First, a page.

• Women’s property rights (particularly property rights following divorce)
  • Employment discrimination
  • Reproductive rights and forced sterilisation

Feedback and Evaluation 
Each of the participants was asked to complete an evaluation form in order to determine whether the surgery had met their expectations and the potential benefit they saw to their future legal work. Ten participants chose to respond and their feedback was subsequently analysed.

Participants were asked to detail their expectations of the surgery. The majority felt it was an opportunity to obtain guidance on formulating human rights arguments, learn about relevant international standards, and share experiences with peers in order to form a network of like-minded lawyers. All of the participants felt the surgery had met their expectations – in fact 60% noted that both the content and format exceeded their expectations. Half of the participants found the content and format of the surgery ‘extremely useful’, whilst the remaining 50% found it ‘useful’ to their legal work.

‘It has given me skills and knowledge that will assist me in determining which cases to take for public interest litigation and how to frame and argue the submissions from a human rights perspective. I have also learnt a lot from the experiences of the other participants.’

The participants appreciated the opportunity for group discussion and detailed legal analysis of their cases. 70% found the case presentations and subsequent discussions the most interesting and useful part of the surgery, noting that not only did it provide substantive support for their own case work but more generally developed their understanding of how to argue international and comparative law, and frame cases as human rights violations. The scope of the issues addressed also exposed several participants to issues they had not previously explored within their own legal work, particularly in relation to human trafficking. The other 30% found the plenary sessions and legal materials provided the most useful part of the surgery, noting the potential for long-term impact upon their case work.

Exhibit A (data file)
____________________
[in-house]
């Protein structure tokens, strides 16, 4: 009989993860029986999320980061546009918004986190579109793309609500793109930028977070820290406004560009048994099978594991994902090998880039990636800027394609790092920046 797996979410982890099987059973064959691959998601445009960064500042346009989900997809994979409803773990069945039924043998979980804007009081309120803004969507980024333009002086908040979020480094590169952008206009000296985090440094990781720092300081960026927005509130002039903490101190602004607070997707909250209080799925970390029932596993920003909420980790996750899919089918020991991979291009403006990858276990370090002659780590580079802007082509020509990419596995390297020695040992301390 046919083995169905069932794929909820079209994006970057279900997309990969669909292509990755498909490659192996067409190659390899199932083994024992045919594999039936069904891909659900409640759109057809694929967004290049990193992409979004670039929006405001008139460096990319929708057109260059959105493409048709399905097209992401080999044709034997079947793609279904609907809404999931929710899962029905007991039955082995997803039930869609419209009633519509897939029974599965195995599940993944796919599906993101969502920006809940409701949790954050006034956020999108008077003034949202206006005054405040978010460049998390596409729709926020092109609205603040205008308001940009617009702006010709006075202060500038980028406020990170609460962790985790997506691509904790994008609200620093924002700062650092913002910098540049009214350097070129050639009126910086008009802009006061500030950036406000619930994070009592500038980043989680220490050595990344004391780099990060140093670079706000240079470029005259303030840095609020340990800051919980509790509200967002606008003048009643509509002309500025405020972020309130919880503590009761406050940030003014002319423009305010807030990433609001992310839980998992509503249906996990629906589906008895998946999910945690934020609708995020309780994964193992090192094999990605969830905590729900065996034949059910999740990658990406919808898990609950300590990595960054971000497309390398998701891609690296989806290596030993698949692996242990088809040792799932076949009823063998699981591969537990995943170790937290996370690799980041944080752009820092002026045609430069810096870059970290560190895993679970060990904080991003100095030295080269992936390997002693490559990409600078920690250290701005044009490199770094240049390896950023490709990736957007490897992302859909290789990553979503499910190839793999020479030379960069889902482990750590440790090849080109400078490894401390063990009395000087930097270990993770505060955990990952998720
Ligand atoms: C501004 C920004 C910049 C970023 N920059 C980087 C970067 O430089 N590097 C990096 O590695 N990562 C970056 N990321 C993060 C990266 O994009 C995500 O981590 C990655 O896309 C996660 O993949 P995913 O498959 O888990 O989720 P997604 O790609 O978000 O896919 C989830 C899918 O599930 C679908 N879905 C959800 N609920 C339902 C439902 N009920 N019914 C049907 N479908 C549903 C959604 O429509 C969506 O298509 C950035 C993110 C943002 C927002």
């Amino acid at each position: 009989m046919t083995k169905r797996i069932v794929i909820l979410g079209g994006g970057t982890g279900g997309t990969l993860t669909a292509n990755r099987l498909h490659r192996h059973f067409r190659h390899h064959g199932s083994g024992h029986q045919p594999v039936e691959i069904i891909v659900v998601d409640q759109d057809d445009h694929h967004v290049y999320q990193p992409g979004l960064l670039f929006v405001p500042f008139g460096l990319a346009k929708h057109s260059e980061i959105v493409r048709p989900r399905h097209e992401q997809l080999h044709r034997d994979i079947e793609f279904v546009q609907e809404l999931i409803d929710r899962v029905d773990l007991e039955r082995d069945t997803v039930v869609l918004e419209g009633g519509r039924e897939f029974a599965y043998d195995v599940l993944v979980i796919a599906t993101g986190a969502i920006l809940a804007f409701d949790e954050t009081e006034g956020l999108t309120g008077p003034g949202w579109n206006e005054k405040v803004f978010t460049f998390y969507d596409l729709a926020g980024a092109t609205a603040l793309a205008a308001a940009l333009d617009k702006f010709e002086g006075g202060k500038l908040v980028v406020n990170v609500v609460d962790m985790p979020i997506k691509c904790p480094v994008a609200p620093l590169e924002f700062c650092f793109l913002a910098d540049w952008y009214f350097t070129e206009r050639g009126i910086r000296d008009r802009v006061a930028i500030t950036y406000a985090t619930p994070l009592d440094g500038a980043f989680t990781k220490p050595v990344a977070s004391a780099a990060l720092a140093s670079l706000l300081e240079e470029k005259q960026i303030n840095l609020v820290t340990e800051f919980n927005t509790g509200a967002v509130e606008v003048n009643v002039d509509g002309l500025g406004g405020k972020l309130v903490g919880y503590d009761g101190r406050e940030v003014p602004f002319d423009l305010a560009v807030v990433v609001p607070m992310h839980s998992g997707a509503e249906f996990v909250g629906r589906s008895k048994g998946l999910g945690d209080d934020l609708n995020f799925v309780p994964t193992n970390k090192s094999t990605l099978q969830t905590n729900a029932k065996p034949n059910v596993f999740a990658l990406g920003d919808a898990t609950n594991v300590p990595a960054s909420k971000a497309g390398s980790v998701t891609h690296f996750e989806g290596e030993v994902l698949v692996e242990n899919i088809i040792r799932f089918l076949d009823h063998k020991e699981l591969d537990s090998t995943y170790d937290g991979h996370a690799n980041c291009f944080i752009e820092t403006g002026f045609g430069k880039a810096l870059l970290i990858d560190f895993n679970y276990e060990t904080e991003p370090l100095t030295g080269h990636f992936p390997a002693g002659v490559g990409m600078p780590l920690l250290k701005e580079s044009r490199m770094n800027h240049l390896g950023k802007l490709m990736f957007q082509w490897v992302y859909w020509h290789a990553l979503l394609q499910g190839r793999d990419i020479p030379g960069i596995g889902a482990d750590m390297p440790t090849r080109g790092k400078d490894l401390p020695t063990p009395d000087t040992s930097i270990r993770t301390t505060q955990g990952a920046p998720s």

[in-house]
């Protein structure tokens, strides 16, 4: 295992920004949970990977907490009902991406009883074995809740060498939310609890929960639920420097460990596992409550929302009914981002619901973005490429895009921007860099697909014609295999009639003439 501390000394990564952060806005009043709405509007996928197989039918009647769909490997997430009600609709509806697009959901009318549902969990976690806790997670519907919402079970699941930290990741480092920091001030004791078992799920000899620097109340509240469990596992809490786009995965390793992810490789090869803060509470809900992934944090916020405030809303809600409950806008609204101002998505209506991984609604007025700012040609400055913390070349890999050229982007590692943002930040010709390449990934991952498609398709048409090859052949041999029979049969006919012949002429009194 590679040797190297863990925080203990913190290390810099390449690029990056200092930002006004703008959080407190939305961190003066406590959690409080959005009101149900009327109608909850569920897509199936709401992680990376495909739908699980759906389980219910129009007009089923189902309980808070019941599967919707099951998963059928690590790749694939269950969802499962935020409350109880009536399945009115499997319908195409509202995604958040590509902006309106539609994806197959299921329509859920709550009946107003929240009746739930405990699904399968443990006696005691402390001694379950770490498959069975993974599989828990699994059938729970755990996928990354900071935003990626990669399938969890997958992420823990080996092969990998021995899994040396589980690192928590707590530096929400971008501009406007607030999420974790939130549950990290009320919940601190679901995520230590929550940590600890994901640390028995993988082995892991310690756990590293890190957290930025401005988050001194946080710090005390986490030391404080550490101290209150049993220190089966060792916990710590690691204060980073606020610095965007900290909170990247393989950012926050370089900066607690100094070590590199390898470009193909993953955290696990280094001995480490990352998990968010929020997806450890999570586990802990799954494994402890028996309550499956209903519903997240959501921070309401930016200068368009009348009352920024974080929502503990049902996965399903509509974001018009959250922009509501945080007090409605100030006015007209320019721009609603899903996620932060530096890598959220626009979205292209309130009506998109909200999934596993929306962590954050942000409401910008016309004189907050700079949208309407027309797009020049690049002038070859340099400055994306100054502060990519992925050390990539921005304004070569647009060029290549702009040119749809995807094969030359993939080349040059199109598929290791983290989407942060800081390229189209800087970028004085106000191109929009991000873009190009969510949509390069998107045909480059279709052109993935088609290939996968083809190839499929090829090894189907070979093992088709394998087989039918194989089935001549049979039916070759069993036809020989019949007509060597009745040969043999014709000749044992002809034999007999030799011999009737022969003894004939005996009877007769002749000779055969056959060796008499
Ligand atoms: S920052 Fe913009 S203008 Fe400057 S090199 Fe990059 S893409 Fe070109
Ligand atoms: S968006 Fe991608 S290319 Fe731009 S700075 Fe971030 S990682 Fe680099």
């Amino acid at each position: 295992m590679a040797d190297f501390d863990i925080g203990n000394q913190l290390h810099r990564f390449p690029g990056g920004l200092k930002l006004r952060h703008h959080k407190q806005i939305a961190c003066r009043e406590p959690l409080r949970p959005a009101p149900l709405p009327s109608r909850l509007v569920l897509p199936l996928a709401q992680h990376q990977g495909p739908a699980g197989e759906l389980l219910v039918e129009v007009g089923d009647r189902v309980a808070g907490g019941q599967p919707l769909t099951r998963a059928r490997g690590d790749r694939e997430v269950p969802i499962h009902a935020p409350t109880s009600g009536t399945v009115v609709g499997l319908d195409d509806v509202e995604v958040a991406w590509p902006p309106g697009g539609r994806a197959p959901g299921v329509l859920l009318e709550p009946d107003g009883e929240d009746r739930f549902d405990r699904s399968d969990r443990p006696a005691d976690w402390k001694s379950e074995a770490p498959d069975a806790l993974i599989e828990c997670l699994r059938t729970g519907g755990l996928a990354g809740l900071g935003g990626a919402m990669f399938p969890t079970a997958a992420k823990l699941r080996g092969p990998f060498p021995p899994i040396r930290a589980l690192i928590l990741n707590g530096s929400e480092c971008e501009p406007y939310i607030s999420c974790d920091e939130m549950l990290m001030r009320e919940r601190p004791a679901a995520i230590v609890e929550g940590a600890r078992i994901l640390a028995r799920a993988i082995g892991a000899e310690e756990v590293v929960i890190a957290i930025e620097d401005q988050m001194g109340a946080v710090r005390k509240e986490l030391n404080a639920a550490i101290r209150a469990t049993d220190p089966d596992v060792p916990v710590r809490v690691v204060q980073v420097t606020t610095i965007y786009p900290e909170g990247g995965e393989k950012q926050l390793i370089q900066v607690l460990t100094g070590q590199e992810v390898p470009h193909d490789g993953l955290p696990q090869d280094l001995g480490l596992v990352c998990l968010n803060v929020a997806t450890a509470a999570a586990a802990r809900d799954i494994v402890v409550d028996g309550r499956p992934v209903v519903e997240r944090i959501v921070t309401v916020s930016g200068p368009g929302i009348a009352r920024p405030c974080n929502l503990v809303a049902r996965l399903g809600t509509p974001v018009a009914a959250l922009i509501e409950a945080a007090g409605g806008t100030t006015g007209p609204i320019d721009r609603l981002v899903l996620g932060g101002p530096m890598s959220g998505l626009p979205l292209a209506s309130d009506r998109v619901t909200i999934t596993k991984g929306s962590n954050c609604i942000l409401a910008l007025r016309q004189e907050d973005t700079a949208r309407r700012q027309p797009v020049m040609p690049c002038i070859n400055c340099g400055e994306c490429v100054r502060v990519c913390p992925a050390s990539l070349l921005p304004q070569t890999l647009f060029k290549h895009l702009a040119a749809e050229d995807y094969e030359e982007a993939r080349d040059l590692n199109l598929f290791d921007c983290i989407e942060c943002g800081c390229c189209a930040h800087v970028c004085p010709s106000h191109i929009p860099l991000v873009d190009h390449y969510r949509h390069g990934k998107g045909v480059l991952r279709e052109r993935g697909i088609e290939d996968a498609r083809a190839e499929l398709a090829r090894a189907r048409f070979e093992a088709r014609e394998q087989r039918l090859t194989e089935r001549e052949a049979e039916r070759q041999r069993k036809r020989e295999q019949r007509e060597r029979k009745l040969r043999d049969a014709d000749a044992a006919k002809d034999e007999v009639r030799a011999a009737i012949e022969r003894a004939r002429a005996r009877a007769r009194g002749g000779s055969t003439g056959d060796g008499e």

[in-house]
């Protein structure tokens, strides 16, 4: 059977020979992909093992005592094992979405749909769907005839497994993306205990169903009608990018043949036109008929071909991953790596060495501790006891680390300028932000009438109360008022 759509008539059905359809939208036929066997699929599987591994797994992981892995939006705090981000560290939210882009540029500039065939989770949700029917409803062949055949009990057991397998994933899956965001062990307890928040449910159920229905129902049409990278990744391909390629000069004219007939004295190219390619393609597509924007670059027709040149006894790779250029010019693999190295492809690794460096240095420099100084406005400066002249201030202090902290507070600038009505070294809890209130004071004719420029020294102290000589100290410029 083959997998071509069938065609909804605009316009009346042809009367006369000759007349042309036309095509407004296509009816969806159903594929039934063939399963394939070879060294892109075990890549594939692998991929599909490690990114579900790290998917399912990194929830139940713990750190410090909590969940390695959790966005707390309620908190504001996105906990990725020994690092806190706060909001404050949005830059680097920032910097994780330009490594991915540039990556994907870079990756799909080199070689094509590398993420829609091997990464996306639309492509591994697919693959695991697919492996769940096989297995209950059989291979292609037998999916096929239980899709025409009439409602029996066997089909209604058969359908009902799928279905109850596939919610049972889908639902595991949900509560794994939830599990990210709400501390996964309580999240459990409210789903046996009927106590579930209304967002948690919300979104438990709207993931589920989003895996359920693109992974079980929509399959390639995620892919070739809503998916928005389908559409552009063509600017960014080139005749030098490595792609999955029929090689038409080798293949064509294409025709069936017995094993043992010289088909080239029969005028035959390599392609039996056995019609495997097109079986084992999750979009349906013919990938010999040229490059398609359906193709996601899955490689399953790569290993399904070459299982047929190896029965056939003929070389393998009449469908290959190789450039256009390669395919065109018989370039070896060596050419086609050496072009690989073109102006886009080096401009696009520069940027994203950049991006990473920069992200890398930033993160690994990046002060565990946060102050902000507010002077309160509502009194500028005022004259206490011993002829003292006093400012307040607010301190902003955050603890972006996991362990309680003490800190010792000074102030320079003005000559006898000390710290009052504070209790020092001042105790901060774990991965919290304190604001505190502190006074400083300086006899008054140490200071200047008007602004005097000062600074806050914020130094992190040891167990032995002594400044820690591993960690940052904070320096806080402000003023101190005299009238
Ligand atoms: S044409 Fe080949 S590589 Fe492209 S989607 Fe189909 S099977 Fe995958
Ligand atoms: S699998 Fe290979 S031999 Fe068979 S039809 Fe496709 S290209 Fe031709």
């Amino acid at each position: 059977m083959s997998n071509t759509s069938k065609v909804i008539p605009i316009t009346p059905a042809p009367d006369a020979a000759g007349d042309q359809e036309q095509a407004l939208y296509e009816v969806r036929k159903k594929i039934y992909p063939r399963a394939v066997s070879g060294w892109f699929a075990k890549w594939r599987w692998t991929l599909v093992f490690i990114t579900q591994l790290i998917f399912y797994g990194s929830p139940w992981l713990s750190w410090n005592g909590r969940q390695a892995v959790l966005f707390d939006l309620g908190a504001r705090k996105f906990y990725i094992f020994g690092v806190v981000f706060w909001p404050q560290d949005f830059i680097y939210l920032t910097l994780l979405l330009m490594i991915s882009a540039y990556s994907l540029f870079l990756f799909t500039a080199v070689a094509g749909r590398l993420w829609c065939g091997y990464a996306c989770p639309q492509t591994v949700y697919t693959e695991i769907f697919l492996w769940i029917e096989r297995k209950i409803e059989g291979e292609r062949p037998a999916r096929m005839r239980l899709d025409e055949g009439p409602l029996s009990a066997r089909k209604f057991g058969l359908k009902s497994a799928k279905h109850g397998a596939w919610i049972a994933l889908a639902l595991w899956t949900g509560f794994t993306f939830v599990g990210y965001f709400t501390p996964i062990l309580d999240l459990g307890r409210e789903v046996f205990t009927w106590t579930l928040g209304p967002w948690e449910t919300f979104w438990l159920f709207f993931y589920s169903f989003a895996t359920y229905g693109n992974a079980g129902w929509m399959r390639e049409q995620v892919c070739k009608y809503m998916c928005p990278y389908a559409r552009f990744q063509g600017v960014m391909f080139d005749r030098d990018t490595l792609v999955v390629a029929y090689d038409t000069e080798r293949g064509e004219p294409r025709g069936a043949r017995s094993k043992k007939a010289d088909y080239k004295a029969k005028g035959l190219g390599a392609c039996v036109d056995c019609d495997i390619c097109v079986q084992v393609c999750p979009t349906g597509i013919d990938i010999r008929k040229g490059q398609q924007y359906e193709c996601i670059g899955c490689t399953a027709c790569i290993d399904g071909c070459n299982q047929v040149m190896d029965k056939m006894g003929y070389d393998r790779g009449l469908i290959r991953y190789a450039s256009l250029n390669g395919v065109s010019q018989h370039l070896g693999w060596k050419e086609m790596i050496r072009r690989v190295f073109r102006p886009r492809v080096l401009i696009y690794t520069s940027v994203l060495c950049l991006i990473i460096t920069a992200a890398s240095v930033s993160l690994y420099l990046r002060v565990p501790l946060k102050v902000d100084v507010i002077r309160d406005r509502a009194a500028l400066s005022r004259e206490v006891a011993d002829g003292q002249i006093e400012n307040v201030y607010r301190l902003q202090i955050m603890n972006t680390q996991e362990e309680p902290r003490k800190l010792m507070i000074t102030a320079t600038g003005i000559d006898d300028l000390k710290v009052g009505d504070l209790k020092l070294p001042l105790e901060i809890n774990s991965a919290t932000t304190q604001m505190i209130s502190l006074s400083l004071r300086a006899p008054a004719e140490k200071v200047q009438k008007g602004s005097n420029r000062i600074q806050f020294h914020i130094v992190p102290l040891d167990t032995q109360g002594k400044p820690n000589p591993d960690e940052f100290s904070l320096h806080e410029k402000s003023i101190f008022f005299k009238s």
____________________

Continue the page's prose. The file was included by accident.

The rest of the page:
Each of the participants surveyed felt the surgery would have a positive impact upon their current and future legal work. Participants were asked to detail any specific benefits. Responses included:

  • Increased knowledge of international and comparative human rights law
  • Strengthened ability to frame and argue submissions from a human rights perspective
  • Skills to pursue public interest litigation and a strategic approach to case selection and preparation
  • Knowledge of how to take cases at the domestic and regional level with a human rights angle
  • An appreciation of the value of subjecting cases to detailed legal analysis and group discussion – one of the participants noted that they would consider applying this to their own organisation

‘The meeting has offered me access to knowledge of international human rights practice which I may not have had in my organisation. It will help me plan and select the cases within my organisation and litigation support programmes.’